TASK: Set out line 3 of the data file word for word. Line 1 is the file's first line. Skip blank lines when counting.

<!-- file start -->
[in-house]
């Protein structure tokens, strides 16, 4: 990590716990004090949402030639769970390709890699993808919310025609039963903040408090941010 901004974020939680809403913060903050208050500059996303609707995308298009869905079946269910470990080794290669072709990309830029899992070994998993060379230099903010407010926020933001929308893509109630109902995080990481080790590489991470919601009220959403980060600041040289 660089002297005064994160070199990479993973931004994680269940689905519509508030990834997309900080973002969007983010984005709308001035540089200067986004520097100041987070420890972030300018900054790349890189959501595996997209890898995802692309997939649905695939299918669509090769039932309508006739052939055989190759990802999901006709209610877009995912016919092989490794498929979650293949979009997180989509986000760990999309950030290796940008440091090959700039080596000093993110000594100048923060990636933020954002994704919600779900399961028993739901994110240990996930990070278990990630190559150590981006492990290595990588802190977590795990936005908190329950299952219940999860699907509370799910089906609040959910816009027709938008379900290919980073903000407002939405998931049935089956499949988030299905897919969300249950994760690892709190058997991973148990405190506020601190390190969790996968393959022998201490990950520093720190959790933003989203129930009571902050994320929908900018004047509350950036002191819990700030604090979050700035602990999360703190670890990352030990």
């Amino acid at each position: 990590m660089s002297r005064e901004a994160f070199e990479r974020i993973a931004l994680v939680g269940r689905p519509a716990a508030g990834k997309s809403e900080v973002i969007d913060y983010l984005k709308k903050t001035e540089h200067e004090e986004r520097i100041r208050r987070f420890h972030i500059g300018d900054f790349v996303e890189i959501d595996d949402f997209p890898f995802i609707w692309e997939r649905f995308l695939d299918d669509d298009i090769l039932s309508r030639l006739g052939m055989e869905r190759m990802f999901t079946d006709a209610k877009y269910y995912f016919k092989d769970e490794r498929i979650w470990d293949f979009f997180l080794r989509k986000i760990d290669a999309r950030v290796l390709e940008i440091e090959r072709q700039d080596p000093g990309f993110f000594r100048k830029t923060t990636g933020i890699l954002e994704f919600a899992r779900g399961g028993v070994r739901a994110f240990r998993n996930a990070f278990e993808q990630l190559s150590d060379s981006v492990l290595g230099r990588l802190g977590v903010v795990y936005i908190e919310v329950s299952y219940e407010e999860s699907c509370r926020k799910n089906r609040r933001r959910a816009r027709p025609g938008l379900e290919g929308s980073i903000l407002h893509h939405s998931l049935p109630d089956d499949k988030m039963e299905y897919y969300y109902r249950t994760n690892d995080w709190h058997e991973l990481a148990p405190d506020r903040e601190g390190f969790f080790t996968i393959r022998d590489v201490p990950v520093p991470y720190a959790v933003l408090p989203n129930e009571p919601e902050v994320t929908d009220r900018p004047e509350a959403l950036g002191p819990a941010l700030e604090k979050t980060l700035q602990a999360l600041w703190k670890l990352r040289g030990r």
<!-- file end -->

């Amino acid at each position: 990590m660089s002297r005064e901004a994160f070199e990479r974020i993973a931004l994680v939680g269940r689905p519509a716990a508030g990834k997309s809403e900080v973002i969007d913060y983010l984005k709308k903050t001035e540089h200067e004090e986004r520097i100041r208050r987070f420890h972030i500059g300018d900054f790349v996303e890189i959501d595996d949402f997209p890898f995802i609707w692309e997939r649905f995308l695939d299918d669509d298009i090769l039932s309508r030639l006739g052939m055989e869905r190759m990802f999901t079946d006709a209610k877009y269910y995912f016919k092989d769970e490794r498929i979650w470990d293949f979009f997180l080794r989509k986000i760990d290669a999309r950030v290796l390709e940008i440091e090959r072709q700039d080596p000093g990309f993110f000594r100048k830029t923060t990636g933020i890699l954002e994704f919600a899992r779900g399961g028993v070994r739901a994110f240990r998993n996930a990070f278990e993808q990630l190559s150590d060379s981006v492990l290595g230099r990588l802190g977590v903010v795990y936005i908190e919310v329950s299952y219940e407010e999860s699907c509370r926020k799910n089906r609040r933001r959910a816009r027709p025609g938008l379900e290919g929308s980073i903000l407002h893509h939405s998931l049935p109630d089956d499949k988030m039963e299905y897919y969300y109902r249950t994760n690892d995080w709190h058997e991973l990481a148990p405190d506020r903040e601190g390190f969790f080790t996968i393959r022998d590489v201490p990950v520093p991470y720190a959790v933003l408090p989203n129930e009571p919601e902050v994320t929908d009220r900018p004047e509350a959403l950036g002191p819990a941010l700030e604090k979050t980060l700035q602990a999360l600041w703190k670890l990352r040289g030990r």